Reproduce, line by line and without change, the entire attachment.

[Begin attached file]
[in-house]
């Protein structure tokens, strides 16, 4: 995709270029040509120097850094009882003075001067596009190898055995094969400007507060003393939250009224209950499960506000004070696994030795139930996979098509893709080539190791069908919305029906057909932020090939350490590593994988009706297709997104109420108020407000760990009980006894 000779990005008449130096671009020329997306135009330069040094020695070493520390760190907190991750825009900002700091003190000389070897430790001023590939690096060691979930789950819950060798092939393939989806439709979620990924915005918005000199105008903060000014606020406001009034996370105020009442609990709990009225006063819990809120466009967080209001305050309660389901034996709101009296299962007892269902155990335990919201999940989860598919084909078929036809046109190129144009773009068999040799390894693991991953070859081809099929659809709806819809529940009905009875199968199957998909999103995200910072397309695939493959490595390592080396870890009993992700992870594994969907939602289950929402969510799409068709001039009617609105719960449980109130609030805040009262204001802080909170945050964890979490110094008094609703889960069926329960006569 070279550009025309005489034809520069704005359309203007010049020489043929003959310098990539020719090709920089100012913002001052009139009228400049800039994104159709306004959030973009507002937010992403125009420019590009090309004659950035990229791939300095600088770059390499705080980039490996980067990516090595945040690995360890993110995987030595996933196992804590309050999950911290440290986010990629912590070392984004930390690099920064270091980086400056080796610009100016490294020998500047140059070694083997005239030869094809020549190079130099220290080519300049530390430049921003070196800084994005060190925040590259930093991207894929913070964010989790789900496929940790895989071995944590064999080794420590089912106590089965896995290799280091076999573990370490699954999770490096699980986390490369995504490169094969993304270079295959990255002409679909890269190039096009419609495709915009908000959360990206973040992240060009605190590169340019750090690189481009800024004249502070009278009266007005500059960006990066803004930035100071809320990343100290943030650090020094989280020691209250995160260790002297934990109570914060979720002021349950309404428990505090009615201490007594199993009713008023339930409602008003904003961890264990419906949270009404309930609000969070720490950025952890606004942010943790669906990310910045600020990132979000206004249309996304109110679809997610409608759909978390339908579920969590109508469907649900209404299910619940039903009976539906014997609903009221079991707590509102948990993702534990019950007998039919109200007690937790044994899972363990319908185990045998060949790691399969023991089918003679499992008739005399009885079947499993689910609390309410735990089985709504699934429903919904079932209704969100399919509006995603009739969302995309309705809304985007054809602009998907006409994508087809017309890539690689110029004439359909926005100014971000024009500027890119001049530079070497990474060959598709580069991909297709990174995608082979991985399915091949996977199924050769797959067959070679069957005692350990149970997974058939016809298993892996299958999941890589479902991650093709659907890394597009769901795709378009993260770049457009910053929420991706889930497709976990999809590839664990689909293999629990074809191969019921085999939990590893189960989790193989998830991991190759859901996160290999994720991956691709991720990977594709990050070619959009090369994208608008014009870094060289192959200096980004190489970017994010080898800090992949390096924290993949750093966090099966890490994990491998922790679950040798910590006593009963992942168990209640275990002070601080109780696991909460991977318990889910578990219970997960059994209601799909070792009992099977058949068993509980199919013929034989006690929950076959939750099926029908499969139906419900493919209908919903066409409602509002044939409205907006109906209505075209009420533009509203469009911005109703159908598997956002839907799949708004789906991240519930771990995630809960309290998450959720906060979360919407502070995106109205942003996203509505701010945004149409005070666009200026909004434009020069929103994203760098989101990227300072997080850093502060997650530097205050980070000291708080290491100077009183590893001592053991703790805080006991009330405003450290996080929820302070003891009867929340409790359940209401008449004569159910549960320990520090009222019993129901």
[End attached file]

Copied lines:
[in-house]
């Protein structure tokens, strides 16, 4: 995709270029040509120097850094009882003075001067596009190898055995094969400007507060003393939250009224209950499960506000004070696994030795139930996979098509893709080539190791069908919305029906057909932020090939350490590593994988009706297709997104109420108020407000760990009980006894 000779990005008449130096671009020329997306135009330069040094020695070493520390760190907190991750825009900002700091003190000389070897430790001023590939690096060691979930789950819950060798092939393939989806439709979620990924915005918005000199105008903060000014606020406001009034996370105020009442609990709990009225006063819990809120466009967080209001305050309660389901034996709101009296299962007892269902155990335990919201999940989860598919084909078929036809046109190129144009773009068999040799390894693991991953070859081809099929659809709806819809529940009905009875199968199957998909999103995200910072397309695939493959490595390592080396870890009993992700992870594994969907939602289950929402969510799409068709001039009617609105719960449980109130609030805040009262204001802080909170945050964890979490110094008094609703889960069926329960006569 070279550009025309005489034809520069704005359309203007010049020489043929003959310098990539020719090709920089100012913002001052009139009228400049800039994104159709306004959030973009507002937010992403125009420019590009090309004659950035990229791939300095600088770059390499705080980039490996980067990516090595945040690995360890993110995987030595996933196992804590309050999950911290440290986010990629912590070392984004930390690099920064270091980086400056080796610009100016490294020998500047140059070694083997005239030869094809020549190079130099220290080519300049530390430049921003070196800084994005060190925040590259930093991207894929913070964010989790789900496929940790895989071995944590064999080794420590089912106590089965896995290799280091076999573990370490699954999770490096699980986390490369995504490169094969993304270079295959990255002409679909890269190039096009419609495709915009908000959360990206973040992240060009605190590169340019750090690189481009800024004249502070009278009266007005500059960006990066803004930035100071809320990343100290943030650090020094989280020691209250995160260790002297934990109570914060979720002021349950309404428990505090009615201490007594199993009713008023339930409602008003904003961890264990419906949270009404309930609000969070720490950025952890606004942010943790669906990310910045600020990132979000206004249309996304109110679809997610409608759909978390339908579920969590109508469907649900209404299910619940039903009976539906014997609903009221079991707590509102948990993702534990019950007998039919109200007690937790044994899972363990319908185990045998060949790691399969023991089918003679499992008739005399009885079947499993689910609390309410735990089985709504699934429903919904079932209704969100399919509006995603009739969302995309309705809304985007054809602009998907006409994508087809017309890539690689110029004439359909926005100014971000024009500027890119001049530079070497990474060959598709580069991909297709990174995608082979991985399915091949996977199924050769797959067959070679069957005692350990149970997974058939016809298993892996299958999941890589479902991650093709659907890394597009769901795709378009993260770049457009910053929420991706889930497709976990999809590839664990689909293999629990074809191969019921085999939990590893189960989790193989998830991991190759859901996160290999994720991956691709991720990977594709990050070619959009090369994208608008014009870094060289192959200096980004190489970017994010080898800090992949390096924290993949750093966090099966890490994990491998922790679950040798910590006593009963992942168990209640275990002070601080109780696991909460991977318990889910578990219970997960059994209601799909070792009992099977058949068993509980199919013929034989006690929950076959939750099926029908499969139906419900493919209908919903066409409602509002044939409205907006109906209505075209009420533009509203469009911005109703159908598997956002839907799949708004789906991240519930771990995630809960309290998450959720906060979360919407502070995106109205942003996203509505701010945004149409005070666009200026909004434009020069929103994203760098989101990227300072997080850093502060997650530097205050980070000291708080290491100077009183590893001592053991703790805080006991009330405003450290996080929820302070003891009867929340409790359940209401008449004569159910549960320990520090009222019993129901």